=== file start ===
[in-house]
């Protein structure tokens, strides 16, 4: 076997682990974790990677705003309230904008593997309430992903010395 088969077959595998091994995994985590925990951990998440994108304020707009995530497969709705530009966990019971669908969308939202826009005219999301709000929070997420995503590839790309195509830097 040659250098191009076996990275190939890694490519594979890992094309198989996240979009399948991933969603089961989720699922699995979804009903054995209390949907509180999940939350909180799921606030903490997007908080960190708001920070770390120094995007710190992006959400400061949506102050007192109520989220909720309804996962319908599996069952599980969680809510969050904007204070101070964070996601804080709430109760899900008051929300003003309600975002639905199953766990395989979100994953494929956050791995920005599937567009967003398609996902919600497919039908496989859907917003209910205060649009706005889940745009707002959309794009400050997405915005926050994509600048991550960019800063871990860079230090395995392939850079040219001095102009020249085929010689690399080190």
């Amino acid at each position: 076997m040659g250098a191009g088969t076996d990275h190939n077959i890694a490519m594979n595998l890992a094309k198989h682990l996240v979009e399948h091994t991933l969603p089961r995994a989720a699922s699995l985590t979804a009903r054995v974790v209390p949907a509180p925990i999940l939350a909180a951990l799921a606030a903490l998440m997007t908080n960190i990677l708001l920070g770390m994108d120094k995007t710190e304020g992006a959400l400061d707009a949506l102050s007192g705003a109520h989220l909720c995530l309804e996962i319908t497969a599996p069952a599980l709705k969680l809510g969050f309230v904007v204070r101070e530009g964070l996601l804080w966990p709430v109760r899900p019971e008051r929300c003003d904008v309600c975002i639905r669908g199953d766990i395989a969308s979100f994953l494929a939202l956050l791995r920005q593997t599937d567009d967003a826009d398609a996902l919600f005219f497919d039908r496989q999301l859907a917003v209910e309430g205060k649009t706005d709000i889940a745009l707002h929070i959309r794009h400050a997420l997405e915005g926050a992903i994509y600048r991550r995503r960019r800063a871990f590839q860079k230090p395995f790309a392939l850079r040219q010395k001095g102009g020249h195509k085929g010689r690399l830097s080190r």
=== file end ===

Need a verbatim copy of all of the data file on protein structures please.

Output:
[in-house]
């Protein structure tokens, strides 16, 4: 076997682990974790990677705003309230904008593997309430992903010395 088969077959595998091994995994985590925990951990998440994108304020707009995530497969709705530009966990019971669908969308939202826009005219999301709000929070997420995503590839790309195509830097 040659250098191009076996990275190939890694490519594979890992094309198989996240979009399948991933969603089961989720699922699995979804009903054995209390949907509180999940939350909180799921606030903490997007908080960190708001920070770390120094995007710190992006959400400061949506102050007192109520989220909720309804996962319908599996069952599980969680809510969050904007204070101070964070996601804080709430109760899900008051929300003003309600975002639905199953766990395989979100994953494929956050791995920005599937567009967003398609996902919600497919039908496989859907917003209910205060649009706005889940745009707002959309794009400050997405915005926050994509600048991550960019800063871990860079230090395995392939850079040219001095102009020249085929010689690399080190």
């Amino acid at each position: 076997m040659g250098a191009g088969t076996d990275h190939n077959i890694a490519m594979n595998l890992a094309k198989h682990l996240v979009e399948h091994t991933l969603p089961r995994a989720a699922s699995l985590t979804a009903r054995v974790v209390p949907a509180p925990i999940l939350a909180a951990l799921a606030a903490l998440m997007t908080n960190i990677l708001l920070g770390m994108d120094k995007t710190e304020g992006a959400l400061d707009a949506l102050s007192g705003a109520h989220l909720c995530l309804e996962i319908t497969a599996p069952a599980l709705k969680l809510g969050f309230v904007v204070r101070e530009g964070l996601l804080w966990p709430v109760r899900p019971e008051r929300c003003d904008v309600c975002i639905r669908g199953d766990i395989a969308s979100f994953l494929a939202l956050l791995r920005q593997t599937d567009d967003a826009d398609a996902l919600f005219f497919d039908r496989q999301l859907a917003v209910e309430g205060k649009t706005d709000i889940a745009l707002h929070i959309r794009h400050a997420l997405e915005g926050a992903i994509y600048r991550r995503r960019r800063a871990f590839q860079k230090p395995f790309a392939l850079r040219q010395k001095g102009g020249h195509k085929g010689r690399l830097s080190r």